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Genome-wide identification and characterization of bZIP transcription factors and their expression profile under abiotic stresses in Chinese pear (Pyrus bretschneideri)

Abstract

Background

In plants, basic leucine zipper transcription factors (TFs) play important roles in multiple biological processes such as anthesis, fruit growth & development and stress responses. However, systematic investigation and characterization of bZIP-TFs remain unclear in Chinese white pear. Chinese white pear is a fruit crop that has important nutritional and medicinal values.

Results

In this study, 62 bZIP genes were comprehensively identified from Chinese Pear, and 54 genes were distributed among 17 chromosomes. Frequent whole-genome duplication (WGD) and dispersed duplication (DSD) were the major driving forces underlying the bZIP gene family in Chinese white pear. bZIP-TFs are classified into 13 subfamilies according to the phylogenetic tree. Subsequently, purifying selection plays an important role in the evolution process of PbbZIPs. Synteny analysis of bZIP genes revealed that 196 orthologous gene pairs were identified between Pyrus bretschneideri, Fragaria vesca, Prunus mume, and Prunus persica. Moreover, cis-elements that respond to various stresses and hormones were found on the promoter regions of PbbZIP, which were induced by stimuli. Gene structure (intron/exon) and different compositions of motifs revealed that functional divergence among subfamilies. Expression pattern of PbbZIP genes differential expressed under hormonal treatment abscisic acid, salicylic acid, and methyl jasmonate  in pear fruits by real-time qRT-PCR.

Conclusions

Collectively, a systematic analysis of gene structure, motif composition, subcellular localization, synteny analysis, and calculation of synonymous (Ks) and non-synonymous (Ka) was performed in Chinese white pear. Sixty-two bZIP-TFs in Chinese pear were identified, and their expression profiles were comprehensively analyzed under ABA, SA, and MeJa hormones, which respond to multiple abiotic stresses and fruit growth and development. PbbZIP gene occurred through Whole-genome duplication and dispersed duplication events. These results provide a basic framework for further elucidating the biological function characterizations under multiple developmental stages and abiotic stress responses.

Peer Review reports

Background

Transcription factors (TFs) play crucial roles in the regulation and biological processes under various environmental stress [1, 2]. The basic leucine zipper (bZIP) transcription factors family member is one of the most diverse and largest transcription factors in eukaryotes [3]. The length of the domain is 60–80 amino acids containing two regions with various functions; the basic region is highly conserved and consists of 16 amino acid residues with specific DNA binding (N-× 7-R/K-× 9) [4]. On the other hand, the leucine zipper is less conserved and composed of several helical structures, which are responsible for dimerization stability and specificity (homo/heterodimerization) [5].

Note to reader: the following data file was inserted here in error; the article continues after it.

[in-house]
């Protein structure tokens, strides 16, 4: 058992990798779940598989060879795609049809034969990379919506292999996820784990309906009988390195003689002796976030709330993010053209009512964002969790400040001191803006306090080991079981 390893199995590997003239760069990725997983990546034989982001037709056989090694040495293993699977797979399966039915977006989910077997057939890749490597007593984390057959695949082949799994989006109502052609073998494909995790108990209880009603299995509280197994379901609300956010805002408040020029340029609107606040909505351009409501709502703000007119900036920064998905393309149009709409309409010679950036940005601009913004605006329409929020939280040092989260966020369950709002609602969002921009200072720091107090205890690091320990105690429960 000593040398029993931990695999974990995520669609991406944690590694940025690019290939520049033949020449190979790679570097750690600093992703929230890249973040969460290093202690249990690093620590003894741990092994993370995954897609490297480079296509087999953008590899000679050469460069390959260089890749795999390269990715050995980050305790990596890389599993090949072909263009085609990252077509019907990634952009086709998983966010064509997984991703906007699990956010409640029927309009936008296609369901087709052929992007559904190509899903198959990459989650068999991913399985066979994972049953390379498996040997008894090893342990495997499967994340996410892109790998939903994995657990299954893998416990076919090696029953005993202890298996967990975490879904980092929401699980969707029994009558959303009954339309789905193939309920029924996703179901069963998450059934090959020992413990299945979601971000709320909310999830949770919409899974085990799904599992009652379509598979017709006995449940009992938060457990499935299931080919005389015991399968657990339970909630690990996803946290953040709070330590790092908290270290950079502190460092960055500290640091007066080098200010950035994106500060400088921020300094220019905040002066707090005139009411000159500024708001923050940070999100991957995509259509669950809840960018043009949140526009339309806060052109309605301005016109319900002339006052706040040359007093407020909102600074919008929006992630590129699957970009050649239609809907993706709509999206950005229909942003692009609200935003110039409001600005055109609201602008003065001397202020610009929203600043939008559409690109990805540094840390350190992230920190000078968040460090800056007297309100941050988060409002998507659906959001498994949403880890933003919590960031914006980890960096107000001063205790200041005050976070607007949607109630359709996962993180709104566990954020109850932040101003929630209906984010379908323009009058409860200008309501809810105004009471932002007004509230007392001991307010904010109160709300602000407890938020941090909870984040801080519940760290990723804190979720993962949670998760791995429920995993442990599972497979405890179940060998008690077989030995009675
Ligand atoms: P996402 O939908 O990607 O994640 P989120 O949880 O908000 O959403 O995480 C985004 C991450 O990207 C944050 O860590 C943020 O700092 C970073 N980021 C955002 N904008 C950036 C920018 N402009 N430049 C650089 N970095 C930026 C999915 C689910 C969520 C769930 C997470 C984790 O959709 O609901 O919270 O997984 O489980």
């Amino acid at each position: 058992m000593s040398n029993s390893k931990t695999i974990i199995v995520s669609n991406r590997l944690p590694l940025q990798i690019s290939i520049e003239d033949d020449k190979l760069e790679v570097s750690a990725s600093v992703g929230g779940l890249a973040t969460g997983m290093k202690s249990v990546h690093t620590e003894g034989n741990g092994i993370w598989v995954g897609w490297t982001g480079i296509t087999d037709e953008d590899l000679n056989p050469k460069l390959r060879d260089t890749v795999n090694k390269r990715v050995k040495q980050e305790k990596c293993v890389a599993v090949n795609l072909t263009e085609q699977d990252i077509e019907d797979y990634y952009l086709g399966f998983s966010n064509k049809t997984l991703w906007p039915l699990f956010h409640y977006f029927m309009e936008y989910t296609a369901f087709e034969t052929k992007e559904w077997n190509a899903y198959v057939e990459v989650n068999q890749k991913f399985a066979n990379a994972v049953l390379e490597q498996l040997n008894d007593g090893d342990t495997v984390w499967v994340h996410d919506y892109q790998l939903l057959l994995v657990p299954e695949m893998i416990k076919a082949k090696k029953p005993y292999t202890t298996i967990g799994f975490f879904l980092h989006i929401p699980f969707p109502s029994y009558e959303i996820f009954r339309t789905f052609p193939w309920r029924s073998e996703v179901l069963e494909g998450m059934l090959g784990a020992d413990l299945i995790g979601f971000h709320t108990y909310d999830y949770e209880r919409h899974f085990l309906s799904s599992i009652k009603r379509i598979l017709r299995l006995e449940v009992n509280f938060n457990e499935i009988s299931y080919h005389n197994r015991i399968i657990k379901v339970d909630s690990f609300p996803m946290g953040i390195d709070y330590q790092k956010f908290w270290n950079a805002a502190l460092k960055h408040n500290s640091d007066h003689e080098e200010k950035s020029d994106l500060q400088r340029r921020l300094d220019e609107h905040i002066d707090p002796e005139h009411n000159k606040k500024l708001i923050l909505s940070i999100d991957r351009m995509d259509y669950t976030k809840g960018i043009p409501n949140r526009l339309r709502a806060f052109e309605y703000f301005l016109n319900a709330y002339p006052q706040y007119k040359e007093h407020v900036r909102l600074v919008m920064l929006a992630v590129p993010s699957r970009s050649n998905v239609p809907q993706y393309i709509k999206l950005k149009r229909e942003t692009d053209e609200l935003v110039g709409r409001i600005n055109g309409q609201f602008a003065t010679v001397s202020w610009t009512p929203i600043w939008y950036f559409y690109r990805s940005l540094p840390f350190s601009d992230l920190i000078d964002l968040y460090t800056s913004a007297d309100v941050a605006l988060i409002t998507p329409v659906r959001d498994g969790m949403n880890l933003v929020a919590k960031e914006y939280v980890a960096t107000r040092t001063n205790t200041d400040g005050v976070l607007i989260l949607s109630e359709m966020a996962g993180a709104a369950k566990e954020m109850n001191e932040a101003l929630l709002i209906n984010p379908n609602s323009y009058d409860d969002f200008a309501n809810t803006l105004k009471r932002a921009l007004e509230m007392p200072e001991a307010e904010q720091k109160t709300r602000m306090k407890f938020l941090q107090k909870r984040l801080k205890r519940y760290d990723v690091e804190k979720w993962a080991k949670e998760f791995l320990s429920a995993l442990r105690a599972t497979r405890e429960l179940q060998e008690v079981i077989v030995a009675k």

Abiotic stress resistance in plants is mediated by the hormone ABA, which regulates many stress-responsive genes and confers abiotic stress tolerance in plants [6]. The group A AtbZIP protein includes ABA-responsive element-binding proteins (AREB) or ABRE binding factors (ABF) that have been functionally identified as major regulators of ABA-dependent gene expression and the abiotic stress response [1, 6]. Phosphorylation of category III SnRK2s activates AREB1/ABF2, AREB2/ABF4, ABF1, and ABF3 in Arabidopsis, controlling the expression of their downstream genes [7, 8]. AtbZIP17, AtbZIP60, and AtbZIP28 proteins play significant roles in ER stress responses [9]. In Arabidopsis AtbZIP28, AtbZIP17 genes are activated by salt stress and function as a salt stress sensor/transducer [10]. Salt treatment increased the transcription of AtbZIP1, MtbZIP2, and MtbZIP26 from A. thaliana and Medicago truncatula, resulting in an increase in salt stress resistance [11,12,13]. The bZIP family members have been comprehensively identified and functionally characterized in various plants such as A. thaliana (75 genes) [1], B. napus (247 genes) [14], Solanum lycopersicum (69 genes) [15], B. distachyon (96 genes) [16], Oryza sativa (89 genes) [3], Zea mays (125 genes) [17], Glycine max (131 genes) [18], Coniothyrium minitans, (34 genes) [19], Vitis vinifera (55 genes) [20], Malus domestica (116 genes) [21], Fragaria vesca (50 genes) [22], Sorghum bicolor (92 genes) [23] and Prunus persica (47 genes) [24], Ricinus communis L. [25].

Plant bZIP proteins plays important roles in plant growth and diverse biological functions, including somatic embryogenesis [26], seed germination [20, 27], cell elongation [28], vascular development [29], floral induction and growth [30], unfolded protein response [31], and photomorphogenesis [32]. Plant bZIP transcription factors have also been involved in a variety of abiotic/biotic stress-related including hormone signaling and sugar response [33,34,35,36], light response [37, 38], pathogen infection [39, 40], cold signaling [41, 42], osmotic stresses [43], heat stress [44] and so on. Generally, ABA-responsive binding factor (ABRE) and binding protein (AREB) are associated with ABA and stress-related factors [45]. In rice, OsbZIP71 acts as ABA-mediated salt and drought tolerance [46]. ZmbZIP17 in maize is also highly induced with the interaction of ABA (cis-element ABRE) [45]. SlbZIP33 (SlAREB1) was implicated in stress-induced responses in tomato and acted as critical components in regulating the expression of important metabolic pathway-related genes and metabolic programming during fruit ripening [47, 48].